IGF Code to include LNG Bunker Delivery Note

The regulation for ships to use liquefied natural gas (LNG) as a fuel is set to include an LNG Bunker Delivery Note with detailed information about the LNG properties and composition.

Sulphur should be among the items to be included, the 95th session of the International Maritime Organization’s (IMO) Maritime Safety Committee (MSC 95) has agreed.

Some objected that the sulphur content was not relevant to the ship’s safety, and hence should not be considered by MSC, but rather by the IMO’s Marine Environment Protection Committee (MEPC). Despite this procedural objection, MSC 95 agreed to include sulphur as there was majority support for it.

The push for adopting LNG as fuel has, in large part, been driven by the fact that it can help operators meet emission regulations in MARPOL Annex VI, including the strictest limits for sulphur oxides (SOx) and nitrogen oxides (NOx) in emission control areas (ECAs).

“We have to establish that LNG does meet the Annex and we think including sulphur content in the BDN would address this quite easily,” commented the Marshall Islands at MSC 95.

The proposed LNG BDN is annexed to the draft International Code of Safety for Ships using Gases or other Low-flashpoint Fuels (IGF Code). A working group at MSC 95 is making the final tweaks to the draft IGF Code and will report back to plenary on Thursday this week, when it is hoped remaining niggles have been ironed out sufficiently to formally adopt the draft.

The sulphur content on the LNG BDN will be expressed as a percentage of mass over mass. This is in line with how sulphur is expressed on BDNs for regular marine fuels, where suppliers are obliged to provide information on the exact sulphur content of the fuel.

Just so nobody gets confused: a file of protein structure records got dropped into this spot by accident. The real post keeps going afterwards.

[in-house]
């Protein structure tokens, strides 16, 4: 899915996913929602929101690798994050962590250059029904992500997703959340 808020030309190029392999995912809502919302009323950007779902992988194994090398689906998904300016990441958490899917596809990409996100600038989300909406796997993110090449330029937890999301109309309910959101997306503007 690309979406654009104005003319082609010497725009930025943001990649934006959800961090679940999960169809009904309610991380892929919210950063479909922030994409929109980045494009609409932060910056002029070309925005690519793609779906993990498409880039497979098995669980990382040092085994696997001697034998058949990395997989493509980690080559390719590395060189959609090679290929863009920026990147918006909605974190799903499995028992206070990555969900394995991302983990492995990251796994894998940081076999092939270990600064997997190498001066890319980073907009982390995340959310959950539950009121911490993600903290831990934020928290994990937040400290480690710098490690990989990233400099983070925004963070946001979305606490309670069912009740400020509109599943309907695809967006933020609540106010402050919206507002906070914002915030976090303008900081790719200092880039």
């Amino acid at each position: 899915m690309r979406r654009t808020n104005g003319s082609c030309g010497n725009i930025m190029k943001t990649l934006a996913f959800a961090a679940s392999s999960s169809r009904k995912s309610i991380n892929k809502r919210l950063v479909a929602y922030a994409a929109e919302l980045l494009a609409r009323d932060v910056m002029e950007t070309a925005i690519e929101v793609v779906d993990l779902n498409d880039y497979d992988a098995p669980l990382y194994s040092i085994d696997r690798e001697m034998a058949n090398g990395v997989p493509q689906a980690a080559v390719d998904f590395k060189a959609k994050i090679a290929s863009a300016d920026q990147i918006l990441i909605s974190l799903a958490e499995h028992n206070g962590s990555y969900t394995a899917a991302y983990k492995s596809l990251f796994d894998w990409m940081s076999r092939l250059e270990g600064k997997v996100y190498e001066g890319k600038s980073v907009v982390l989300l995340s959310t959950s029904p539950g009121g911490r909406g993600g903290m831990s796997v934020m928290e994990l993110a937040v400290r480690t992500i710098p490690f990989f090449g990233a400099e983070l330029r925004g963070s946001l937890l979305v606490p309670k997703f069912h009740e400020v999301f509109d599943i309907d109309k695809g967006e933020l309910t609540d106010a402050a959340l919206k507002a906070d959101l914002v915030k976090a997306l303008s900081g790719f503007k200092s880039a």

The amount of sulphur in LNG is typically very small. According to a guide by the Society for Gas as a Marine Fuel, typical sulphur specifications in LNG are less than 30 parts per million (ppm), which translates to about 0.004% by mass.

Sulphur in LNG is normally not expressed as a percentage of mass over mass (m/m %), but rather as milligrams per cubic metre (mg/Nm3), meaning LNG suppliers may have to do some conversions to provide the exact sulphur content on the BDN.

Typical LNG specifications for the Japanese market limits sulphur to 30 mg/Nm3 maximum and hydrogen sulphide (H2S) to 5 mg/Nm3 maximum.

The proposed LNG BDN for the IGF Code does not ask for H2S to be specified, but has a field listing H2S, hydrogen, ammonia, chlorine, fluoride and water as “negligible<5ppm”.

The ISO 8217:2012 marine fuel standard sets a 2 ppm (mg/kg) limit for H2S in marine residual and distillate fuels.

The group working on the IGF Code has agreed that a BDN should be included in the draft IGF Code “to ensure that information on the LNG composition is made available to the Master by the LNG supplier at every bunkering operation” and that the amount delivered should represent the net total.

Unlike conventional bunker fuels, there is no International Organization for Standardization (ISO) quality standard for LNG as a marine fuel.

The draft IGF Code says LNG properties to be included are methane number, calorific value, Wobbe Indices, density, pressure and temperature.

LNG composition parameters to be included (expressed in m/m%) are methane, ethane, propane, isobutane, N-butane, pentane, hexane, heptane, nitrogen and sulphur.


Unni Einemo, London News Desk, 9th June 2015 14:35 GMT

Source:   Bunkerworld, 9th June 2015

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